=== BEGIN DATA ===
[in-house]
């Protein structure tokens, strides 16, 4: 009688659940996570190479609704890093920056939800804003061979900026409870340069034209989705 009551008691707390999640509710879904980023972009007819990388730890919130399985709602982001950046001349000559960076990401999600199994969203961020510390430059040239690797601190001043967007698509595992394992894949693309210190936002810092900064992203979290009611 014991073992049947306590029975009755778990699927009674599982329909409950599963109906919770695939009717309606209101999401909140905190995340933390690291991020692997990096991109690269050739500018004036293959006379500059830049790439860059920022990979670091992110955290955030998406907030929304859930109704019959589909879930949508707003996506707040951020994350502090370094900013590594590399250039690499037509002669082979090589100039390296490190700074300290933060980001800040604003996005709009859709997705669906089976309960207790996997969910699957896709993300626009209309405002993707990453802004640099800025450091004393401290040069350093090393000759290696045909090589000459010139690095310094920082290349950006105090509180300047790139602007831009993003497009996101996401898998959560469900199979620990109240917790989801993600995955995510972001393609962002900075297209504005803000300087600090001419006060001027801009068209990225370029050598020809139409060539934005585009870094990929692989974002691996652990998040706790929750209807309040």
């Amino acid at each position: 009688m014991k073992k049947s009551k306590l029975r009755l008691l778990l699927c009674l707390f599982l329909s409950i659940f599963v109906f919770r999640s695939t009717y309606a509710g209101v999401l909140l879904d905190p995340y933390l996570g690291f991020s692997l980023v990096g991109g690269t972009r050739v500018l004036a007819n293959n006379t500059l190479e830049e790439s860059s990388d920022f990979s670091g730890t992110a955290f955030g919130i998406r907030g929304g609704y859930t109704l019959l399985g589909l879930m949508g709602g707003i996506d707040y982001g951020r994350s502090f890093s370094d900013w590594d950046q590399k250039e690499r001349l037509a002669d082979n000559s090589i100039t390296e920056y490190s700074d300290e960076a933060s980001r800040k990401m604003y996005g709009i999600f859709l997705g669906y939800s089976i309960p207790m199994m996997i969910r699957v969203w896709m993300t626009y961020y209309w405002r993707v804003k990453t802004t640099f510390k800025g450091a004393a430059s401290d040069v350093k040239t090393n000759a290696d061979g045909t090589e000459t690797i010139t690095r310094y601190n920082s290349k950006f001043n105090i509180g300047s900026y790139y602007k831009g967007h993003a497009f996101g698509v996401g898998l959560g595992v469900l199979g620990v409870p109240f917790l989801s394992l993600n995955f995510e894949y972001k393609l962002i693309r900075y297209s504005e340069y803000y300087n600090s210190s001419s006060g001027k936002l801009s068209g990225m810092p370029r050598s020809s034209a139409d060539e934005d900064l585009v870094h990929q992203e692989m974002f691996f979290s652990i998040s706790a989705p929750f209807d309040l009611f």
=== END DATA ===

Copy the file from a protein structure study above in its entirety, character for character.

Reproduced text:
[in-house]
């Protein structure tokens, strides 16, 4: 009688659940996570190479609704890093920056939800804003061979900026409870340069034209989705 009551008691707390999640509710879904980023972009007819990388730890919130399985709602982001950046001349000559960076990401999600199994969203961020510390430059040239690797601190001043967007698509595992394992894949693309210190936002810092900064992203979290009611 014991073992049947306590029975009755778990699927009674599982329909409950599963109906919770695939009717309606209101999401909140905190995340933390690291991020692997990096991109690269050739500018004036293959006379500059830049790439860059920022990979670091992110955290955030998406907030929304859930109704019959589909879930949508707003996506707040951020994350502090370094900013590594590399250039690499037509002669082979090589100039390296490190700074300290933060980001800040604003996005709009859709997705669906089976309960207790996997969910699957896709993300626009209309405002993707990453802004640099800025450091004393401290040069350093090393000759290696045909090589000459010139690095310094920082290349950006105090509180300047790139602007831009993003497009996101996401898998959560469900199979620990109240917790989801993600995955995510972001393609962002900075297209504005803000300087600090001419006060001027801009068209990225370029050598020809139409060539934005585009870094990929692989974002691996652990998040706790929750209807309040």
């Amino acid at each position: 009688m014991k073992k049947s009551k306590l029975r009755l008691l778990l699927c009674l707390f599982l329909s409950i659940f599963v109906f919770r999640s695939t009717y309606a509710g209101v999401l909140l879904d905190p995340y933390l996570g690291f991020s692997l980023v990096g991109g690269t972009r050739v500018l004036a007819n293959n006379t500059l190479e830049e790439s860059s990388d920022f990979s670091g730890t992110a955290f955030g919130i998406r907030g929304g609704y859930t109704l019959l399985g589909l879930m949508g709602g707003i996506d707040y982001g951020r994350s502090f890093s370094d900013w590594d950046q590399k250039e690499r001349l037509a002669d082979n000559s090589i100039t390296e920056y490190s700074d300290e960076a933060s980001r800040k990401m604003y996005g709009i999600f859709l997705g669906y939800s089976i309960p207790m199994m996997i969910r699957v969203w896709m993300t626009y961020y209309w405002r993707v804003k990453t802004t640099f510390k800025g450091a004393a430059s401290d040069v350093k040239t090393n000759a290696d061979g045909t090589e000459t690797i010139t690095r310094y601190n920082s290349k950006f001043n105090i509180g300047s900026y790139y602007k831009g967007h993003a497009f996101g698509v996401g898998l959560g595992v469900l199979g620990v409870p109240f917790l989801s394992l993600n995955f995510e894949y972001k393609l962002i693309r900075y297209s504005e340069y803000y300087n600090s210190s001419s006060g001027k936002l801009s068209g990225m810092p370029r050598s020809s034209a139409d060539e934005d900064l585009v870094h990929q992203e692989m974002f691996f979290s652990i998040s706790a989705p929750f209807d309040l009611f």